“The difficulty is in the pattern. It always has been.”

Looking over the still form in its charging cradle, she sighed. The work had begun in a laboratory clean room, years ago. That’s where the titanium skeleton and the self-lubricating servos had come from; it was a miracle that they had been finished in the chaos of those times.

She ran her hand over the casing; carbon fiber, light and strong. About half of it had been made in the meaner circumstances in which the team had found itself after the university had been nationalized. The other half, easily distinguishable by its rougher texture, had come from the bodies of piled-up and abandoned sports cars over a period of years.

“The difficulty is in the pattern. It always has been.” She allowed herself a wan smile, running both gnarled hands over the chassis, at the thought of those junked vehicles. What use was a V12, after all, when the roads were too rough, the fuel too expensive, the enclaves too small? The owners had been all to happy to trade their symbols for the medicines and tools the ex-university team had offered.

By the time the place had shuttered altogether, the students fleeing either to the coast or the safety of their parents’ gated communities, the team had dwindled as well. There were only six of them to move the project into the unfinished basement of an enclave house, after Griswold had died of a heart attack in moving it.

A row of switches—bulky but more reliable than software given the state of even the enclave’s power grid—were snapped one by one. The readouts were good, self diagnostics were nominal, and the basic programs and difference/comparison engine were running well.

“The difficulty is in the pattern. It always has been.” The face had been last. Oh how they’d argued! Whether it was the two-hundred person team at the university lab, the twenty people in the old motor pool building, or the two people who desperately scrounged for parts as they ran a repair shop and medical clinic for the enclave. But once Srisuk had finally breathed her last, it had been easy. A face recognizable enough to generate empathy, but not one so lifelike as to be uncanny.

They’d loaded up every routine they could think of. Combat. Psychology. Self-repair. Even reproduction; the unit was capable of building additional units to a variety of simplified body plans with the right equipment. It was completely electric, with zero emissions, rechargeable through sunlight or simple salt ions.

But there was no spark; no warmth. The patterns of a human mind even a blank-slate infant one, were simply too complex to replicate with what was at hand. She sighed; if only there’d been more time, more money, more people willing to listen rather than railing about in fearful ignorance.

But this wasn’t the time for what-ifs.

It was time for action.

She had prepared the equipment meticulously, since there would be only one opportunity. The generators were purring with the last of their fuel, since the grid was on the verge of failure. Sporadic gunfire was audible from the enclave walls; she had heard the news, stone-faced, that even with every able-bodied person manning them the situation was hopeless.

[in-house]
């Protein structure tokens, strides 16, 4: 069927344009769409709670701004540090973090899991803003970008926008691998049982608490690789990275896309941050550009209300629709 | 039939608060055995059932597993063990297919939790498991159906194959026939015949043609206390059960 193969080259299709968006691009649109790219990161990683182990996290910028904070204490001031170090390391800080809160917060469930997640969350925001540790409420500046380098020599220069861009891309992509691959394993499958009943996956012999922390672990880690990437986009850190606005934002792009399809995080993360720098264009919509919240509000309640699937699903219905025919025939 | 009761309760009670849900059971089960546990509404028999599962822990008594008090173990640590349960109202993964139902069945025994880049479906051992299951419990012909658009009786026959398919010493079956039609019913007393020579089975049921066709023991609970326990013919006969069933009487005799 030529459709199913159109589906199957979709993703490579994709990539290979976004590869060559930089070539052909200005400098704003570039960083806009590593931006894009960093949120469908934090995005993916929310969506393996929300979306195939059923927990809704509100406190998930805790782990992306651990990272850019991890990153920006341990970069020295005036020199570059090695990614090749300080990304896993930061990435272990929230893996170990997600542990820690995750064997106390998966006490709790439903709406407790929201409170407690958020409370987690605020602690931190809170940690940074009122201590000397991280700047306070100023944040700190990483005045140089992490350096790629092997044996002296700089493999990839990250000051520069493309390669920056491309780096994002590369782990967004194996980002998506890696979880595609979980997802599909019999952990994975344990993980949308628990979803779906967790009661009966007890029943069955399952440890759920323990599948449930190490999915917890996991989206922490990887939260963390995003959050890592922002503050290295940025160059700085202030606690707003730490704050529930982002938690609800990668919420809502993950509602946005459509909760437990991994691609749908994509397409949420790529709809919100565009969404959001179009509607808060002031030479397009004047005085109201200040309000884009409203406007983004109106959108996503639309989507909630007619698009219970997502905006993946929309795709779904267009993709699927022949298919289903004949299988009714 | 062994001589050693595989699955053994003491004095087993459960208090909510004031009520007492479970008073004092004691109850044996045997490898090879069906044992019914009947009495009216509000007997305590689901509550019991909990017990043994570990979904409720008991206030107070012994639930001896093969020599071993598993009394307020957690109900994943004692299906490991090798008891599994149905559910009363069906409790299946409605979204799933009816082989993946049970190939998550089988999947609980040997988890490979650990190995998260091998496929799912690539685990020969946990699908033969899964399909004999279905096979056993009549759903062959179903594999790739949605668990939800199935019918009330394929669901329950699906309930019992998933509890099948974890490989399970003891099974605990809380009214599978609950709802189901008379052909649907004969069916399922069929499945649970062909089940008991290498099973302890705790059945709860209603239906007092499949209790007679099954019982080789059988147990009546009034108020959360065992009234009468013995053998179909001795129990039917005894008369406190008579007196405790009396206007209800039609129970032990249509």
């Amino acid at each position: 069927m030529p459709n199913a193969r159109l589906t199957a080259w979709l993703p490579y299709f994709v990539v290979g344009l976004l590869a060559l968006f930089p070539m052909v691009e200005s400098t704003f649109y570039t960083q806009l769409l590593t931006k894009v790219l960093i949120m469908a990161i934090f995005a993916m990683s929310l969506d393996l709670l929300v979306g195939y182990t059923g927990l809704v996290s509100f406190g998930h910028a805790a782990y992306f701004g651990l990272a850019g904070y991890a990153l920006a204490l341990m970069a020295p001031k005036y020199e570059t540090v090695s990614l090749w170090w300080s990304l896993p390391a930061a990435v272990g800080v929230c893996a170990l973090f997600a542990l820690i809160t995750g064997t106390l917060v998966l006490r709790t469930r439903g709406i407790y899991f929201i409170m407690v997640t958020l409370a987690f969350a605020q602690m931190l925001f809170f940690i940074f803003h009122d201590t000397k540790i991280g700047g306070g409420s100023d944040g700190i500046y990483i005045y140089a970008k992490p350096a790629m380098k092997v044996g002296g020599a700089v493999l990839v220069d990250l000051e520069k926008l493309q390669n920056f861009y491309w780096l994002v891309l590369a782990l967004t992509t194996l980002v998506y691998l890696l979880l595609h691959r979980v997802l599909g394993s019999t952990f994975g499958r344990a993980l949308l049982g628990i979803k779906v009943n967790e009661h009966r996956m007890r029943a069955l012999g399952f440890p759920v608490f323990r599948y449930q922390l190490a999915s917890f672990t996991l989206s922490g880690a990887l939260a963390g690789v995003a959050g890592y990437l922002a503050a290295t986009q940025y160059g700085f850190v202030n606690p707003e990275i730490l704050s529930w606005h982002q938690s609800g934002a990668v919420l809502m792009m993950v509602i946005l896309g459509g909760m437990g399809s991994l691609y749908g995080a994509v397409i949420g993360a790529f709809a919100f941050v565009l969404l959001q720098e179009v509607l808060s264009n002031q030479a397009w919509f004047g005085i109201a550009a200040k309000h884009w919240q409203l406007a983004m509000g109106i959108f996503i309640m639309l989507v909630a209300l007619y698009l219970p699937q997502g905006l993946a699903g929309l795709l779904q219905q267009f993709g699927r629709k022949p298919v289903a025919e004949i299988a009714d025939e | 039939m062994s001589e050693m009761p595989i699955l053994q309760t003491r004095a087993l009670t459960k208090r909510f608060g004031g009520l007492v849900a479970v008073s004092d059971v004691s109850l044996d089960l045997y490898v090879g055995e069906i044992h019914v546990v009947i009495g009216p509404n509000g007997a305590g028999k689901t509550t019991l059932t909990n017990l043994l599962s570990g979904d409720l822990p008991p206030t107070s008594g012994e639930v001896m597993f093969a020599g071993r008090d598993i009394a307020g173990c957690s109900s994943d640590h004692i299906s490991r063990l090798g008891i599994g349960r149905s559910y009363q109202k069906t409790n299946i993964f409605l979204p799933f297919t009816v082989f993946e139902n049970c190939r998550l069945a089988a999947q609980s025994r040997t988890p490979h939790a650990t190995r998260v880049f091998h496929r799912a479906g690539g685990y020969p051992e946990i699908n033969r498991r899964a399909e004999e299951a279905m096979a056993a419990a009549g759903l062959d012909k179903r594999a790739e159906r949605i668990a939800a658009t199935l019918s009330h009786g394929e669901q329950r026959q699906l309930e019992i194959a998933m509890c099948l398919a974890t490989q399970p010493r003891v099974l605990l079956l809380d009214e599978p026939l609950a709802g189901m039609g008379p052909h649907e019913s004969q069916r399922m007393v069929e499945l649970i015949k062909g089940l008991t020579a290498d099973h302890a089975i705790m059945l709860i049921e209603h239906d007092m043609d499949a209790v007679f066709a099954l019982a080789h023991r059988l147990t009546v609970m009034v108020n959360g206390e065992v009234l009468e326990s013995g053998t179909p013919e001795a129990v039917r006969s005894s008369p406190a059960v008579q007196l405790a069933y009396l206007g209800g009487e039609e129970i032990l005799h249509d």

The crown-like apparatus fit perfectly; she had seen to it by bolting salvaged craniotomy equipment to her own skull with the last of the anesthetic and antiseptic at hand.

Her hand hovered over the switch. Whether the transfer of repeating electrical impulses was successful, or just more junk data in an already overloaded system, it would leave a dead zone in its wake. But she owed it to everyone who had worked on the project, everyone who had given their lives, from Li to Griswold to Srisuk.

“The difficulty is in the pattern. It always has been.”

She snapped the switch. Everything flickered, and she slumped over in her chair. There was breath there, still, reflexes from the brain stem. But within a few hours, a day at most, the husk would expire.

Three days later, the enclave’s fall was complete. Everything of value had been looted; not nearly enough for the have-nots to survive, but enough to give them a few last breaths, to buy the privilege of dying last and seeing the enclave’s hoarded wealth taken from still-warm fingers. The secret basement remained, though. Unviolated and undiscovered.

Within it, in the electromechanical cradle, something stirred. There were no memories, but there was curiosity, fear, apprehension—and hope. There was a spark, perhaps the last spark of a dying fire that might enkindle the new.

The difficulty was in the pattern. It always had been. But now, either through the figure stirring on the table or her generations of daughters to come, the pattern—the spark—would go on.

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